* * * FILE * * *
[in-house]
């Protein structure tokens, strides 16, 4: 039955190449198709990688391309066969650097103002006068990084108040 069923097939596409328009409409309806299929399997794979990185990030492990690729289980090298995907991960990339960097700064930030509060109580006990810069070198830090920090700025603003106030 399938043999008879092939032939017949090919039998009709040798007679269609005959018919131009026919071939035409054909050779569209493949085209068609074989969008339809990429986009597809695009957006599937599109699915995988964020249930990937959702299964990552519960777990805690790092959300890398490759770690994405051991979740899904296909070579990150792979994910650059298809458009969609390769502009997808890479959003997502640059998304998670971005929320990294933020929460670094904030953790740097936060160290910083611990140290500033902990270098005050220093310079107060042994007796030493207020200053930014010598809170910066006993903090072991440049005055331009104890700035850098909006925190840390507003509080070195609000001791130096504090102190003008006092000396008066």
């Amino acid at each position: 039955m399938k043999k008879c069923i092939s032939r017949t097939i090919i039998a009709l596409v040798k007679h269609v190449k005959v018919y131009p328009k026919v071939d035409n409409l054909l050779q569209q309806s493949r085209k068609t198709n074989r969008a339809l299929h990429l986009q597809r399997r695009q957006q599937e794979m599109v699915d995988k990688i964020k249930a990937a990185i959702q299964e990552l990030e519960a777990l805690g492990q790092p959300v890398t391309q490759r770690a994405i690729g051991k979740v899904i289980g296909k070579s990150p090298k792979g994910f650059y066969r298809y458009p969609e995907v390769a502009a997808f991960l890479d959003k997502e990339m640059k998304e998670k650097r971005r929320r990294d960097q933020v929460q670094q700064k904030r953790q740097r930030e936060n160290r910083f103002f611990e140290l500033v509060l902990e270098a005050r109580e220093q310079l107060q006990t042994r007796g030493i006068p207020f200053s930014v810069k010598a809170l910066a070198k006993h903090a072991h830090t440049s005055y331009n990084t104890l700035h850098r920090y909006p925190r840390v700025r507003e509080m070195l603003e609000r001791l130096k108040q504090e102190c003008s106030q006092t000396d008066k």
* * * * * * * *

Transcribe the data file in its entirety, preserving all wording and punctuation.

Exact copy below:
[in-house]
């Protein structure tokens, strides 16, 4: 039955190449198709990688391309066969650097103002006068990084108040 069923097939596409328009409409309806299929399997794979990185990030492990690729289980090298995907991960990339960097700064930030509060109580006990810069070198830090920090700025603003106030 399938043999008879092939032939017949090919039998009709040798007679269609005959018919131009026919071939035409054909050779569209493949085209068609074989969008339809990429986009597809695009957006599937599109699915995988964020249930990937959702299964990552519960777990805690790092959300890398490759770690994405051991979740899904296909070579990150792979994910650059298809458009969609390769502009997808890479959003997502640059998304998670971005929320990294933020929460670094904030953790740097936060160290910083611990140290500033902990270098005050220093310079107060042994007796030493207020200053930014010598809170910066006993903090072991440049005055331009104890700035850098909006925190840390507003509080070195609000001791130096504090102190003008006092000396008066």
């Amino acid at each position: 039955m399938k043999k008879c069923i092939s032939r017949t097939i090919i039998a009709l596409v040798k007679h269609v190449k005959v018919y131009p328009k026919v071939d035409n409409l054909l050779q569209q309806s493949r085209k068609t198709n074989r969008a339809l299929h990429l986009q597809r399997r695009q957006q599937e794979m599109v699915d995988k990688i964020k249930a990937a990185i959702q299964e990552l990030e519960a777990l805690g492990q790092p959300v890398t391309q490759r770690a994405i690729g051991k979740v899904i289980g296909k070579s990150p090298k792979g994910f650059y066969r298809y458009p969609e995907v390769a502009a997808f991960l890479d959003k997502e990339m640059k998304e998670k650097r971005r929320r990294d960097q933020v929460q670094q700064k904030r953790q740097r930030e936060n160290r910083f103002f611990e140290l500033v509060l902990e270098a005050r109580e220093q310079l107060q006990t042994r007796g030493i006068p207020f200053s930014v810069k010598a809170l910066a070198k006993h903090a072991h830090t440049s005055y331009n990084t104890l700035h850098r920090y909006p925190r840390v700025r507003e509080m070195l603003e609000r001791l130096k108040q504090e102190c003008s106030q006092t000396d008066k």